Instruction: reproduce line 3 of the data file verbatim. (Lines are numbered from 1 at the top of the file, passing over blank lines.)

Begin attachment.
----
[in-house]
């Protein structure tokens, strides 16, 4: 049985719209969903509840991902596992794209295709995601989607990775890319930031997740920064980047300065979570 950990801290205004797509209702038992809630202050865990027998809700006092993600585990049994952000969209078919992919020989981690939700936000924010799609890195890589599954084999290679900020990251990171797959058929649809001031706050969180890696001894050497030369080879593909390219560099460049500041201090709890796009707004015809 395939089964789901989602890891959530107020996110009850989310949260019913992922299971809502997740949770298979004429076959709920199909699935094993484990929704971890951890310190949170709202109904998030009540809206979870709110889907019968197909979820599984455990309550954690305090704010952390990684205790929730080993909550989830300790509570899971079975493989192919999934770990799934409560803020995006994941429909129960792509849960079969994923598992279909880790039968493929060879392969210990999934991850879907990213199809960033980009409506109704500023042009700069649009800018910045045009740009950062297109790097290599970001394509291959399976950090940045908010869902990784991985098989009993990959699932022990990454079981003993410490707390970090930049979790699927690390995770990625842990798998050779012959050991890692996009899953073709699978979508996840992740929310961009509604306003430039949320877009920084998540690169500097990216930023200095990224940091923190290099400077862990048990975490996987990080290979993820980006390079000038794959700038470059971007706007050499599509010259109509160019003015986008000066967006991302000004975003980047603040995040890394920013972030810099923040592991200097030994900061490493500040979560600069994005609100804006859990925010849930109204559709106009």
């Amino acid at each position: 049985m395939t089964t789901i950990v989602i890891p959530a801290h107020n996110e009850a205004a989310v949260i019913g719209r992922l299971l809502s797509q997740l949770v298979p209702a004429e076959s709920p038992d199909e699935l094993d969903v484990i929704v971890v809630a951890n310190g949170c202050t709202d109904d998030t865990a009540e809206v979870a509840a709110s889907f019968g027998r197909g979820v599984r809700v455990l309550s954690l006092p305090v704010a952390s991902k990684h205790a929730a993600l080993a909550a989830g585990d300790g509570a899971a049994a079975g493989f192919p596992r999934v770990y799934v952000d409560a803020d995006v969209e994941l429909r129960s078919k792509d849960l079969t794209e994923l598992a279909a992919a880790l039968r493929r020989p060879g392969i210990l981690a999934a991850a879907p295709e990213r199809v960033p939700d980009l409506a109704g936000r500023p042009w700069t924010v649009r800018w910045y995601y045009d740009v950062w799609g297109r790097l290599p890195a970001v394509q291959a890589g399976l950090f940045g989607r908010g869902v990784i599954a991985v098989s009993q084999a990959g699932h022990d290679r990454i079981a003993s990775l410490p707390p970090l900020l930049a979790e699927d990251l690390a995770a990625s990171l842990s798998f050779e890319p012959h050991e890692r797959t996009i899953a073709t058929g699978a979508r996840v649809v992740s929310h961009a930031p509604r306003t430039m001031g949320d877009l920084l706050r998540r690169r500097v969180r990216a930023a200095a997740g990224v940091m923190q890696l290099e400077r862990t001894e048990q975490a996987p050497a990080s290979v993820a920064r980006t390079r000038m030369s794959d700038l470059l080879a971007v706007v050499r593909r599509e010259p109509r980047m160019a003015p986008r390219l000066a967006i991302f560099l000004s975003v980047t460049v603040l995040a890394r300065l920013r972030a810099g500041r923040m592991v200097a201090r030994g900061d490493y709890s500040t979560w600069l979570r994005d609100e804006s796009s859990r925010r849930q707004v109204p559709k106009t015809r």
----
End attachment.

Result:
């Amino acid at each position: 049985m395939t089964t789901i950990v989602i890891p959530a801290h107020n996110e009850a205004a989310v949260i019913g719209r992922l299971l809502s797509q997740l949770v298979p209702a004429e076959s709920p038992d199909e699935l094993d969903v484990i929704v971890v809630a951890n310190g949170c202050t709202d109904d998030t865990a009540e809206v979870a509840a709110s889907f019968g027998r197909g979820v599984r809700v455990l309550s954690l006092p305090v704010a952390s991902k990684h205790a929730a993600l080993a909550a989830g585990d300790g509570a899971a049994a079975g493989f192919p596992r999934v770990y799934v952000d409560a803020d995006v969209e994941l429909r129960s078919k792509d849960l079969t794209e994923l598992a279909a992919a880790l039968r493929r020989p060879g392969i210990l981690a999934a991850a879907p295709e990213r199809v960033p939700d980009l409506a109704g936000r500023p042009w700069t924010v649009r800018w910045y995601y045009d740009v950062w799609g297109r790097l290599p890195a970001v394509q291959a890589g399976l950090f940045g989607r908010g869902v990784i599954a991985v098989s009993q084999a990959g699932h022990d290679r990454i079981a003993s990775l410490p707390p970090l900020l930049a979790e699927d990251l690390a995770a990625s990171l842990s798998f050779e890319p012959h050991e890692r797959t996009i899953a073709t058929g699978a979508r996840v649809v992740s929310h961009a930031p509604r306003t430039m001031g949320d877009l920084l706050r998540r690169r500097v969180r990216a930023a200095a997740g990224v940091m923190q890696l290099e400077r862990t001894e048990q975490a996987p050497a990080s290979v993820a920064r980006t390079r000038m030369s794959d700038l470059l080879a971007v706007v050499r593909r599509e010259p109509r980047m160019a003015p986008r390219l000066a967006i991302f560099l000004s975003v980047t460049v603040l995040a890394r300065l920013r972030a810099g500041r923040m592991v200097a201090r030994g900061d490493y709890s500040t979560w600069l979570r994005d609100e804006s796009s859990r925010r849930q707004v109204p559709k106009t015809r």